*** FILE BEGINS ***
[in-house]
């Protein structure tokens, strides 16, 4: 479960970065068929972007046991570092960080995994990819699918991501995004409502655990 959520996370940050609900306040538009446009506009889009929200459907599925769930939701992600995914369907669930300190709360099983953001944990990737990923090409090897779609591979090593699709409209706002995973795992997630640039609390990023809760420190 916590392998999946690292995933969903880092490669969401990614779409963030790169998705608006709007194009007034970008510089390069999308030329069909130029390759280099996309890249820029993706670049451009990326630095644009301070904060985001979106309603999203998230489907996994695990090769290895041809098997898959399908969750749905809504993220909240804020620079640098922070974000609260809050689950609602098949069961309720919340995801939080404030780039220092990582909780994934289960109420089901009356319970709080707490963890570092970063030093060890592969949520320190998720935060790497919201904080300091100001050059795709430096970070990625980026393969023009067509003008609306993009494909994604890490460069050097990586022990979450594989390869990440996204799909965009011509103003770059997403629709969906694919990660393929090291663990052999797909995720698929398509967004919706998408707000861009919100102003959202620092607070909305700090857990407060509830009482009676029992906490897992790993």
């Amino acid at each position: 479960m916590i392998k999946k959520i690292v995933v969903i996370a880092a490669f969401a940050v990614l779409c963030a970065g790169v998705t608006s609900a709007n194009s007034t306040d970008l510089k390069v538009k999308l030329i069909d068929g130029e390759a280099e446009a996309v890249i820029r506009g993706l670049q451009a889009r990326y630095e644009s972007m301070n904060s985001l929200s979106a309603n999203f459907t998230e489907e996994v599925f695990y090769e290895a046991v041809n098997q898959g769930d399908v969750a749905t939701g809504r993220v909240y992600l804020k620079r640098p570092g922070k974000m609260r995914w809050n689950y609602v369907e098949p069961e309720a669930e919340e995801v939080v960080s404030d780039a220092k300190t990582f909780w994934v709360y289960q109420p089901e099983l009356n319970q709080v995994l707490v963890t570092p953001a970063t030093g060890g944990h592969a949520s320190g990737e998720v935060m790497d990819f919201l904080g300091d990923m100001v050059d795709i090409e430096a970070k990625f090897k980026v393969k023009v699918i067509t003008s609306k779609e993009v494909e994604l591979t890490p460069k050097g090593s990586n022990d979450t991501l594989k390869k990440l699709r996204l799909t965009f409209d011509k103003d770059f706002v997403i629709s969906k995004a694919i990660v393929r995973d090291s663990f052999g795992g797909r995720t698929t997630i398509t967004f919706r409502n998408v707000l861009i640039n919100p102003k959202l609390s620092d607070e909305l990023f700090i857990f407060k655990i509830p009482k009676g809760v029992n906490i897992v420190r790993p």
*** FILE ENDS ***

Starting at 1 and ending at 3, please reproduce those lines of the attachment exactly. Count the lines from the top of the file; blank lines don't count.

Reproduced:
[in-house]
């Protein structure tokens, strides 16, 4: 479960970065068929972007046991570092960080995994990819699918991501995004409502655990 959520996370940050609900306040538009446009506009889009929200459907599925769930939701992600995914369907669930300190709360099983953001944990990737990923090409090897779609591979090593699709409209706002995973795992997630640039609390990023809760420190 916590392998999946690292995933969903880092490669969401990614779409963030790169998705608006709007194009007034970008510089390069999308030329069909130029390759280099996309890249820029993706670049451009990326630095644009301070904060985001979106309603999203998230489907996994695990090769290895041809098997898959399908969750749905809504993220909240804020620079640098922070974000609260809050689950609602098949069961309720919340995801939080404030780039220092990582909780994934289960109420089901009356319970709080707490963890570092970063030093060890592969949520320190998720935060790497919201904080300091100001050059795709430096970070990625980026393969023009067509003008609306993009494909994604890490460069050097990586022990979450594989390869990440996204799909965009011509103003770059997403629709969906694919990660393929090291663990052999797909995720698929398509967004919706998408707000861009919100102003959202620092607070909305700090857990407060509830009482009676029992906490897992790993």
């Amino acid at each position: 479960m916590i392998k999946k959520i690292v995933v969903i996370a880092a490669f969401a940050v990614l779409c963030a970065g790169v998705t608006s609900a709007n194009s007034t306040d970008l510089k390069v538009k999308l030329i069909d068929g130029e390759a280099e446009a996309v890249i820029r506009g993706l670049q451009a889009r990326y630095e644009s972007m301070n904060s985001l929200s979106a309603n999203f459907t998230e489907e996994v599925f695990y090769e290895a046991v041809n098997q898959g769930d399908v969750a749905t939701g809504r993220v909240y992600l804020k620079r640098p570092g922070k974000m609260r995914w809050n689950y609602v369907e098949p069961e309720a669930e919340e995801v939080v960080s404030d780039a220092k300190t990582f909780w994934v709360y289960q109420p089901e099983l009356n319970q709080v995994l707490v963890t570092p953001a970063t030093g060890g944990h592969a949520s320190g990737e998720v935060m790497d990819f919201l904080g300091d990923m100001v050059d795709i090409e430096a970070k990625f090897k980026v393969k023009v699918i067509t003008s609306k779609e993009v494909e994604l591979t890490p460069k050097g090593s990586n022990d979450t991501l594989k390869k990440l699709r996204l799909t965009f409209d011509k103003d770059f706002v997403i629709s969906k995004a694919i990660v393929r995973d090291s663990f052999g795992g797909r995720t698929t997630i398509t967004f919706r409502n998408v707000l861009i640039n919100p102003k959202l609390s620092d607070e909305l990023f700090i857990f407060k655990i509830p009482k009676g809760v029992n906490i897992v420190r790993p």